What Caught Our Eye (WCOE), Week of January 16, 2017
What Caught Our Eye is our week-in-review blog series, where we recap the cancer policy articles, studies, and stories that caught our attention.

Affordable Care Act

Despite recent claims, individual health insurance markets are becoming more stable, not less, according to the Center for Budget and Policy Priorities:

The impact of the Affordable Care Act to lower the uninsured rate for working-age Latino adults is straightforward and deserves greater recognition. The uninsured rate has reduced from 43.2 percent in 2010 to 24.8 percent in 2016.

Setting the record straight: “52 million adults under 65, or 27 percent of that population, have pre-existing health conditions that would likely make them uninsurable if they applied for health coverage under medical underwriting practices that existed in most states before insurance regulation changes made by the Affordable Care Act.” – Kaiser Family Foundation
Read the Article on Kaiser Family Foundation’s Site »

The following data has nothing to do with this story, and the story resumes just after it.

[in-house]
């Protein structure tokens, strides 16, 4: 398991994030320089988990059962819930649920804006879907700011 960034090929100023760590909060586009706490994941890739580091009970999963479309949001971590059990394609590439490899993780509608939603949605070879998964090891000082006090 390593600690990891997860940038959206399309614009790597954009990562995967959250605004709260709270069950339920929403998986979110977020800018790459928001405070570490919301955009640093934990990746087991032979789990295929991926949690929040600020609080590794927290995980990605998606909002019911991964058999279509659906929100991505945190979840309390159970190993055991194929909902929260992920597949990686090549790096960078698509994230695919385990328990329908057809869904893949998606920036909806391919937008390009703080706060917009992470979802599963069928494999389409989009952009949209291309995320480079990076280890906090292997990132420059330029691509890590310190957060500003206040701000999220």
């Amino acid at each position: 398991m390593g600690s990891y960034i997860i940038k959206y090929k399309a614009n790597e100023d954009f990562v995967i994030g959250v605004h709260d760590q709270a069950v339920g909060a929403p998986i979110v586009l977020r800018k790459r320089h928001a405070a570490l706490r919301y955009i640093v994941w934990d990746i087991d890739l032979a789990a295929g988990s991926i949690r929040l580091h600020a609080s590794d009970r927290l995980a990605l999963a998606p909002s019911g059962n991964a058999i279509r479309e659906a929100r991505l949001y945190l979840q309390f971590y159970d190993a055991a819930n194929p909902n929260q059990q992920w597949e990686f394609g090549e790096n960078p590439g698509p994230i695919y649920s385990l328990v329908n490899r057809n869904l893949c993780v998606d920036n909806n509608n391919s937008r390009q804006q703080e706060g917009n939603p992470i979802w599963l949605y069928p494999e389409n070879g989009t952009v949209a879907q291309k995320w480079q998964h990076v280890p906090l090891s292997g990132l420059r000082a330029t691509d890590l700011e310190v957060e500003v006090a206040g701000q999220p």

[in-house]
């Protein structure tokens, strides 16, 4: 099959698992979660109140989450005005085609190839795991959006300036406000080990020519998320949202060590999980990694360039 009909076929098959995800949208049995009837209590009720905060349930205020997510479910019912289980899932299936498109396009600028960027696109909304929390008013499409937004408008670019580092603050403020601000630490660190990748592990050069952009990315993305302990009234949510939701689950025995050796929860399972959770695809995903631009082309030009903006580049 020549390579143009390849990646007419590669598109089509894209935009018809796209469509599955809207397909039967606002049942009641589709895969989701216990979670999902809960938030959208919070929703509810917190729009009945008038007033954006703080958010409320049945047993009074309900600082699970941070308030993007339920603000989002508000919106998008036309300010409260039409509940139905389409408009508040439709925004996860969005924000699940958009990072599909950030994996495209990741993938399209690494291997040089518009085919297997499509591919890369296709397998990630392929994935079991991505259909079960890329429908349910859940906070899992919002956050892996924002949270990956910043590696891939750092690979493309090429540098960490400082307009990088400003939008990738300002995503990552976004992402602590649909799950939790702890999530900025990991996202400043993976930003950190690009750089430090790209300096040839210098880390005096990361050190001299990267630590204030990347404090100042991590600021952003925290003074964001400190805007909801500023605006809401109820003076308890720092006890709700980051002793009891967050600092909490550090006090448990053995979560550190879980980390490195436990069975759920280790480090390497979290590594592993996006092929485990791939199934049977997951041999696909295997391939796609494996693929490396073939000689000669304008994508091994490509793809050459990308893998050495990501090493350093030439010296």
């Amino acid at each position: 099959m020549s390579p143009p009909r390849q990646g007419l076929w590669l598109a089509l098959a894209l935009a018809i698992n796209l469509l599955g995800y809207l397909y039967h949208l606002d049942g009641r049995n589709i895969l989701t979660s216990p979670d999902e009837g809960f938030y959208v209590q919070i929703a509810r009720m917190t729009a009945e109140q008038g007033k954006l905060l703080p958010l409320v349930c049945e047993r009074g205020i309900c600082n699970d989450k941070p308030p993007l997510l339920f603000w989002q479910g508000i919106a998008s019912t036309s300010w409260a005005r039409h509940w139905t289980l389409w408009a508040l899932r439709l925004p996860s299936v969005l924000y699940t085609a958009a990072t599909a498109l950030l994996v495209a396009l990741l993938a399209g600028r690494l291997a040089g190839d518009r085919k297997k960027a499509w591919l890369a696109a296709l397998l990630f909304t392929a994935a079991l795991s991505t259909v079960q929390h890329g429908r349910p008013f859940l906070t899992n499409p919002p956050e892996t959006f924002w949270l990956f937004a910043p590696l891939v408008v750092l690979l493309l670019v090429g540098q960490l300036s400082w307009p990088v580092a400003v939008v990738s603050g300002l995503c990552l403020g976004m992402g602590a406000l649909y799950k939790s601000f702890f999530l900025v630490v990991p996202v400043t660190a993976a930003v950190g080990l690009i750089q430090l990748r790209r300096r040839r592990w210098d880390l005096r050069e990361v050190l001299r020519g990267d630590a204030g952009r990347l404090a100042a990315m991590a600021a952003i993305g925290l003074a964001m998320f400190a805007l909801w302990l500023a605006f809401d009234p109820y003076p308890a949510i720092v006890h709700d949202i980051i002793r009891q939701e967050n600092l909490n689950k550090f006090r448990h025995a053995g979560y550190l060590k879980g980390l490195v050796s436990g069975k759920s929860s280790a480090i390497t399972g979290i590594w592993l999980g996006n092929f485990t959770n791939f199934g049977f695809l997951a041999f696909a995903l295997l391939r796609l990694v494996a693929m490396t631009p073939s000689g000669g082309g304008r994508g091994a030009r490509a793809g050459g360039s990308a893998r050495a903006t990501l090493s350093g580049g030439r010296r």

Americans across the country are voicing their support for the ACA. In rallies and district events with their Members of Congress, people are sharing what the ACA means to them:

Cancer Policy

The Food and Drug Administration announced that it established the Oncology Center of Excellence (OCE). Oncology is now the first disease area that will have coordinated clinical review of drugs, biologics and devices across the FDA’s three medical product centers. The FDA says “uniting experts to collaborate on the clinical review of oncology products will enhance the agency’s work in approving safe and effective cancer products.”

Coping with Cancer – Caregivers

Cure Magazine highlights the Caregiver Space, an online resource that “recognizes that caregivers come in all ages and professions.”
Read “The Caregiver Space Reaches Caregivers of All Ages” on CureToday.com »

More From “What Caught Our Eye” »

Follow us on Twitter: @canceradvocacy